In their Nature paper, TSP researchers also analyzed the patterns of genetic changes seen among different subgroups of lung adenocarcinoma patients, including smokers.
About 90 percent of lung cancer patients have significant histories of cigarette smoking, but 10 percent report no use of tobacco. In the TSP study, the number of genetic mutations detected in tumor samples from smokers was significantly higher than in tumors from never-smokers. Smokers' tumors contained as many as 49 mutations, while none of the never-smokers' tumors had more than five mutations. More work is needed to determine what these differences may mean for the management of lung cancer. However, doctors do know that in some other types of cancer, high mutation levels may cause a tumor to spread rapidly and/or be resistant to treatment.
"Our findings underscore the value of systematic, large-scale studies for exploring cancer. We now must move forward to apply this approach to even larger groups of samples and a wider range of cancers," said Richard K. Wilson, Ph.D., a senior author of the paper and director of the Genome Sequencing Center at Washington University School of Medicine, St. Louis.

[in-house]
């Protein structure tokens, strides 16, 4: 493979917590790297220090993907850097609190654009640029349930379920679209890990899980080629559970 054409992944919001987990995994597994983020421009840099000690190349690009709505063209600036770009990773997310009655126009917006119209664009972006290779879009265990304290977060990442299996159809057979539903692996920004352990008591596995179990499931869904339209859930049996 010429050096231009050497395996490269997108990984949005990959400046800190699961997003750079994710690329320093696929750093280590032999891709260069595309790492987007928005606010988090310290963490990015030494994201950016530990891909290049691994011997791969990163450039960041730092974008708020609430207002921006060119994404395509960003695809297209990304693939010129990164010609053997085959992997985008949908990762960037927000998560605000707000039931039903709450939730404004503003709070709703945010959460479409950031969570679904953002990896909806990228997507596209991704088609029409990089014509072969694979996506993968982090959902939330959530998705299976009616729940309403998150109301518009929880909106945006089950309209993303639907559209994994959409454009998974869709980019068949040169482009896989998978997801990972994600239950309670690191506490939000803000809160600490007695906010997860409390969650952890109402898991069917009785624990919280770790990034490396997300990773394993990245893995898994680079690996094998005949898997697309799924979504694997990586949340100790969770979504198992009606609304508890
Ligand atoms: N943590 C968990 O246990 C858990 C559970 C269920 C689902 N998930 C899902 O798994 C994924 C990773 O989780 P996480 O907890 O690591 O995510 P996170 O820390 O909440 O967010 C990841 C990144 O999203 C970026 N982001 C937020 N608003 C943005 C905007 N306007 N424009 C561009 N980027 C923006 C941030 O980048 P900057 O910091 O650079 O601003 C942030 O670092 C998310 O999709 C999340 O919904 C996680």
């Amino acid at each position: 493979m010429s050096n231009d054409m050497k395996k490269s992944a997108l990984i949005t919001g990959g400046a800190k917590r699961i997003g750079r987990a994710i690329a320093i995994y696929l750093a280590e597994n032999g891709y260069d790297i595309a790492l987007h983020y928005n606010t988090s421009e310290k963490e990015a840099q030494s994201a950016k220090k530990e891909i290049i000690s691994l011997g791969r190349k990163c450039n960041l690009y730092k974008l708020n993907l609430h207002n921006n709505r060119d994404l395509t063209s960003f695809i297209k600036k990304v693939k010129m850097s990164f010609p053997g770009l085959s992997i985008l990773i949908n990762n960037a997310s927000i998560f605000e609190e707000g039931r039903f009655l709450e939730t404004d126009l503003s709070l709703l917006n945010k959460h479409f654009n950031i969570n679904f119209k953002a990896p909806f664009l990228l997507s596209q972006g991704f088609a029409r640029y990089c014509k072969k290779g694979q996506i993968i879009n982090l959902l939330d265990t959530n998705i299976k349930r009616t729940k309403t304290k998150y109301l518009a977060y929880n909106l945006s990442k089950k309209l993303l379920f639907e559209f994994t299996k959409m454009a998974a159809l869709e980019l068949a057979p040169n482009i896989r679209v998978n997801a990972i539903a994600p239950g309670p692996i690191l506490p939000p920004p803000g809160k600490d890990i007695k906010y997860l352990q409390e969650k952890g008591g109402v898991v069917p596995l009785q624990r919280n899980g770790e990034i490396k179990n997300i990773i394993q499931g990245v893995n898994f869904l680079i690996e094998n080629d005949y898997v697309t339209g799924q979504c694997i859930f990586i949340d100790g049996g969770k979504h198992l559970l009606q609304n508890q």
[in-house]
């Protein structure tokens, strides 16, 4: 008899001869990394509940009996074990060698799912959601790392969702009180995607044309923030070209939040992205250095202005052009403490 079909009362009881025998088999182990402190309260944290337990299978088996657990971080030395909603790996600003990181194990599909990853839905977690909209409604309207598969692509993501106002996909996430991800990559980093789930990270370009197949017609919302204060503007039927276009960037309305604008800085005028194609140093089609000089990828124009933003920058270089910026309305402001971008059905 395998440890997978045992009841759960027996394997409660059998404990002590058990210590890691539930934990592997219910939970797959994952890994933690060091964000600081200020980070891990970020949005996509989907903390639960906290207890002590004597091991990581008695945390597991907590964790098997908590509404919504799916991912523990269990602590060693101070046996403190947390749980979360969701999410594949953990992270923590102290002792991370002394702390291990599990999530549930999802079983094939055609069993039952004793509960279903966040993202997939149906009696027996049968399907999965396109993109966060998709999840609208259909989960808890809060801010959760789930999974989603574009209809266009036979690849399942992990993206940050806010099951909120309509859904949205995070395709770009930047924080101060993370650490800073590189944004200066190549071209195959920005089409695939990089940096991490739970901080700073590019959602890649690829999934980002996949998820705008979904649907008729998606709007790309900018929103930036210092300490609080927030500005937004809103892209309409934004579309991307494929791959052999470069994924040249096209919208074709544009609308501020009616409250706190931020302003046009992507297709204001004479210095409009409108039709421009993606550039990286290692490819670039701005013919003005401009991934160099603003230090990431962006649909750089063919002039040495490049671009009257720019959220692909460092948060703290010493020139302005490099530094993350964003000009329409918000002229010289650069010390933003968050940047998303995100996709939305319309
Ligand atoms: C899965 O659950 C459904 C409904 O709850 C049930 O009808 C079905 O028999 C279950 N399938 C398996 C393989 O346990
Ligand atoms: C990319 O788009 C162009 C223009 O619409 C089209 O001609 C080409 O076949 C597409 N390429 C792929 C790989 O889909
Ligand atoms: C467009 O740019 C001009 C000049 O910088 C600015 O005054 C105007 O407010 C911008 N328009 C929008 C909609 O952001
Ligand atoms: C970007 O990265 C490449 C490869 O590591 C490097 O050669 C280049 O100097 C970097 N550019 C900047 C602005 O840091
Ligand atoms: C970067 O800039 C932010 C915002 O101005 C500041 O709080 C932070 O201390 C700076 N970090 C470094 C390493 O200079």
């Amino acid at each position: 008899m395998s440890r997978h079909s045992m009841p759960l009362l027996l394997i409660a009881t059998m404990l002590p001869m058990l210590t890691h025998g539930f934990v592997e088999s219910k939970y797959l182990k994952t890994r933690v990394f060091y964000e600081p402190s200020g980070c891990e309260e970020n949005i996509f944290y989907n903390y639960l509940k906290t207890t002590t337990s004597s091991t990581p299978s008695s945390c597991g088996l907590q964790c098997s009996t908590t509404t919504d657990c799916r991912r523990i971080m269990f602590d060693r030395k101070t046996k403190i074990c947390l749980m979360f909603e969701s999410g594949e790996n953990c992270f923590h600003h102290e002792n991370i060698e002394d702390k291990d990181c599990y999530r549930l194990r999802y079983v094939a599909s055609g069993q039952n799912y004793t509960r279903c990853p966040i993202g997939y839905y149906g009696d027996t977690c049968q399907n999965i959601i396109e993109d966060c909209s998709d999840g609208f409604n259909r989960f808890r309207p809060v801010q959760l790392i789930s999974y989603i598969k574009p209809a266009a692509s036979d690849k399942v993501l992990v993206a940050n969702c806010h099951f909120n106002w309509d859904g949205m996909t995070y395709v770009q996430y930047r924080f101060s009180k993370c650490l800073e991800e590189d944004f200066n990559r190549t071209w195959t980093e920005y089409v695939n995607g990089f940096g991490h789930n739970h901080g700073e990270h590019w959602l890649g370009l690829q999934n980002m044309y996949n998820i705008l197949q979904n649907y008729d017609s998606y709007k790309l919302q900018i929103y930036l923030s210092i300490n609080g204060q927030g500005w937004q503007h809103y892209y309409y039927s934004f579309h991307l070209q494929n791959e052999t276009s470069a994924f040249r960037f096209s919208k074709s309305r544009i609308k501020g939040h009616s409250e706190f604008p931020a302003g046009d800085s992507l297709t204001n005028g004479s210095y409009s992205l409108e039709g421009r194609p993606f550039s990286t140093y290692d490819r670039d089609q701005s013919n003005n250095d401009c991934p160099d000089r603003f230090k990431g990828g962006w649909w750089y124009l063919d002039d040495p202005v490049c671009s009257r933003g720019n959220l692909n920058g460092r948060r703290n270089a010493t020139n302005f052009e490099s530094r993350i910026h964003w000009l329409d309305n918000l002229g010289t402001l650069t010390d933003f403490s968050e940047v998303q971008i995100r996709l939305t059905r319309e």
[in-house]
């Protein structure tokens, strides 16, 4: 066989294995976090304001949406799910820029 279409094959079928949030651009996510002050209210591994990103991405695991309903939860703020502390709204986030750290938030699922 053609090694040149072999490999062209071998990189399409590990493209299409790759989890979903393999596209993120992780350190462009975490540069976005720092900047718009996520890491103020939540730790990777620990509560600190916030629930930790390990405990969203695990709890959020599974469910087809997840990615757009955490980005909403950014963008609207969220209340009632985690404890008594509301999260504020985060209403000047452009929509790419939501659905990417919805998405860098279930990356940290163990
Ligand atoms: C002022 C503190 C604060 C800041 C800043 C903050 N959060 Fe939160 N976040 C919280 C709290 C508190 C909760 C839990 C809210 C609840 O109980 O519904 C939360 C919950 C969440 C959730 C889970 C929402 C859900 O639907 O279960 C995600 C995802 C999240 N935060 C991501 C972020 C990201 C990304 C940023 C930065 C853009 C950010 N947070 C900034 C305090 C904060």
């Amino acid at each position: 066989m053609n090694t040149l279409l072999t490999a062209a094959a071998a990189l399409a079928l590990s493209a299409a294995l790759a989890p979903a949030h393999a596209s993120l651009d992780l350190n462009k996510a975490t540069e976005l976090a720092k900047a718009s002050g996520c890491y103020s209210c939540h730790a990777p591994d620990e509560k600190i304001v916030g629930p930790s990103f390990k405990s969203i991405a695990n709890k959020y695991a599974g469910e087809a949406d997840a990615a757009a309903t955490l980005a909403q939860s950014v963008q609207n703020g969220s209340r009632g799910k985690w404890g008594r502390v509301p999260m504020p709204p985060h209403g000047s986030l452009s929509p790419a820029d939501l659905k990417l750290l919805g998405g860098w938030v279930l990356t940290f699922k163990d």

The TSP team also included researchers from Baylor College of Medicine, Houston; Brigham and Women's Hospital, Boston; Memorial Sloan-Kettering Cancer Center, New York; the University of Cologne, Germany; the University of Michigan, Ann Arbor; and the University of Texas M.D. Anderson Cancer Center, Houston.
"Clearly, much still remains to be discovered. We have just begun to realize the tremendous potential of large-scale, genomic studies to unravel the many mysteries of cancer," said Richard Gibbs, Ph.D., a co-author of the lung adenocarcinoma paper and director of the Human Genome Sequencing Center at Baylor College of Medicine. <
|Contact: Geoff Spencer|
NIH/National Human Genome Research Institute